Healthy Living: Increased demand for antidepressants causing shortage


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The FDA just announced a shortage in the popular antidepressant, Zoloft. Dr. Jim Polo the Behavioral Health Medical Director with Regence BlueShield says this is likely because of an increase in demand during this Pandemic.

The COVID-19 pandemic is causing an increase in anxiety and depression for a lot of us. With the fears of our health and those of our loved ones and the fears of our economic livelihoods, Dr. Polo says these feelings have led to an increased demand for antidepressants.

“Antidepressants don’t change the way that you think, they won’t make you happy.”

Dr. Polo says often times, people feeling anxious or depressed will have physical symptoms including:

*Lack of motivation

*Lack of energy

*Trouble with sleep

*Changes in appetite


*Muscle Tension

*Trouble concentrating or focusing


Dr. Polo says, “These are the symptoms that antidepressants will actually improve so that you can then deal with whatever is going on and improve your mood and have lower anxiety.”

With the potential shortage, there are a couple of things Dr. Polo says you should not do during this time.

First, don’t panic, “Panicking will only add to your symptoms to increase your anxiety and you may end up feeling worse.”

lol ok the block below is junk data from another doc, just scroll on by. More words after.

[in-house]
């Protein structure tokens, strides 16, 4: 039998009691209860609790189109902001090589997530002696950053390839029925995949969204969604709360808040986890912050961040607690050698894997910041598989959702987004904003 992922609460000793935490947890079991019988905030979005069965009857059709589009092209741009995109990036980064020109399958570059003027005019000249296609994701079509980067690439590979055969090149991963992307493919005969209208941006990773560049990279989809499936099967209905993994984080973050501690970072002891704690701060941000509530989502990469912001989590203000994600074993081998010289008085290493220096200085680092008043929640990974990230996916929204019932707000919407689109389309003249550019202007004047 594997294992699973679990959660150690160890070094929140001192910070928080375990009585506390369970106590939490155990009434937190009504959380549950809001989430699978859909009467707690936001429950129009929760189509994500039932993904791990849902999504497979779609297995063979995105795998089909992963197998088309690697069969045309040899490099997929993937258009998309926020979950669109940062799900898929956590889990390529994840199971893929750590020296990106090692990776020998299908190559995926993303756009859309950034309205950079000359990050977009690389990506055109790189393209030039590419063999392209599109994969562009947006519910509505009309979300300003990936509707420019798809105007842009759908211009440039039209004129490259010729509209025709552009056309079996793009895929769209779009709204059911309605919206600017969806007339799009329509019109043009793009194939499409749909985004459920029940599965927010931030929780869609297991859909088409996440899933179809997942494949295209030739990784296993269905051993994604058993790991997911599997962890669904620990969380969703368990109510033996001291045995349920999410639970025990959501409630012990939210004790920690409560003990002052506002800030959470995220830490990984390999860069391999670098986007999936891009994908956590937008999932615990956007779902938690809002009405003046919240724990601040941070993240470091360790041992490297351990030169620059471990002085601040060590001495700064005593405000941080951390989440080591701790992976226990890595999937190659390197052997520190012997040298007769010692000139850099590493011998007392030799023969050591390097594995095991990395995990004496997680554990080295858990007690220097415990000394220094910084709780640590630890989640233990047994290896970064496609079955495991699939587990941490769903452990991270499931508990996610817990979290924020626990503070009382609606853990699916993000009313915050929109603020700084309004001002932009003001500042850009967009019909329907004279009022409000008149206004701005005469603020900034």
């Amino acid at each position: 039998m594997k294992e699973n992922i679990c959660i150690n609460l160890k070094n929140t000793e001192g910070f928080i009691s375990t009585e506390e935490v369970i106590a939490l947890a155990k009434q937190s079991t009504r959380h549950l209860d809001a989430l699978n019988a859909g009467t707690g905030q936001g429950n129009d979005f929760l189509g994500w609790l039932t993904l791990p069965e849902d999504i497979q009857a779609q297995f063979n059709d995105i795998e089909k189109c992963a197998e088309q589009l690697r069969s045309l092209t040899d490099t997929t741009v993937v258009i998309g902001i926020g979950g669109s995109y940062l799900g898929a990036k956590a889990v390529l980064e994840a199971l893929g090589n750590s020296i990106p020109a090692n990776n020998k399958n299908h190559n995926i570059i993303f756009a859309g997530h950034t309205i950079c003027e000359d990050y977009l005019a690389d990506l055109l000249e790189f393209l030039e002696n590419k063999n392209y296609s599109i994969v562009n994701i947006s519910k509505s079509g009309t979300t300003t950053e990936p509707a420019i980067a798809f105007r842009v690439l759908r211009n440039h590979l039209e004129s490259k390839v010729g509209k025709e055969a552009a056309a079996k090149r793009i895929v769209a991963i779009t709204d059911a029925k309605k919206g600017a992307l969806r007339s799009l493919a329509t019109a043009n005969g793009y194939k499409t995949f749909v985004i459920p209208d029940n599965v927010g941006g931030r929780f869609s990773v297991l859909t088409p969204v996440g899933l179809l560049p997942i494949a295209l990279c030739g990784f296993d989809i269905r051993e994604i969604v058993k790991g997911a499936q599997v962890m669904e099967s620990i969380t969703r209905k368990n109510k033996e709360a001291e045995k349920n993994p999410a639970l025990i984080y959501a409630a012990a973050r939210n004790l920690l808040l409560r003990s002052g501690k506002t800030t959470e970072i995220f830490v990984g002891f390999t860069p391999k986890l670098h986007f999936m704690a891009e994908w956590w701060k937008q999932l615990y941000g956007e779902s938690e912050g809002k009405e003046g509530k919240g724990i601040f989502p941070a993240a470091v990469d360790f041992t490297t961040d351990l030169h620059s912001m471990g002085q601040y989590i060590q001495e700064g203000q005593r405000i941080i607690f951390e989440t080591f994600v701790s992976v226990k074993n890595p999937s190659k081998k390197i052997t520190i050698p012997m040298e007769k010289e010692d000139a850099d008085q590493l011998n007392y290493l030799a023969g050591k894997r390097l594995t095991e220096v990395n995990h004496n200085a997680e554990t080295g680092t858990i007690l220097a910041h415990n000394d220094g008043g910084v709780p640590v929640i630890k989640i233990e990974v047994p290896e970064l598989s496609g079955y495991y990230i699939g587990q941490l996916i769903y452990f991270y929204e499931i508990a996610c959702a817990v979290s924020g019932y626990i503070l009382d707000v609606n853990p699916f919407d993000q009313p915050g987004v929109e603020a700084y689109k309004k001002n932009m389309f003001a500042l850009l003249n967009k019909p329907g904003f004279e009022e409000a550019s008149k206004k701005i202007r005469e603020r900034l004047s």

Dr. Polo says don’t ration your medication, “Very likely you’ve worked with your doctor to reach a dose that is just right for you and unfortunately if you space that out, or lower the dosage, you may render the medication ineffective altogether.”

Don’t substitute another antidepressant for the one that has been prescribed to you.

“They are not interchangeable. Although antidepressants can be prescribed by your physician or changed by your physician it is important to do that with a physician guiding that rather than trying to do that on your own.”

If you are worried about being in short supply, Dr. Polo says keep in mind that many medications come in different dosage forms and some of them have generics.

“There are reasonable alternatives that your physician can work with you on to prescribe and continue to help whatever symptoms you are having.”

Finally, don’t wait until you are out of medication!

Dr. Polo says if you notice you are running low on your prescription, call your pharmacy early, or call your doctor early.


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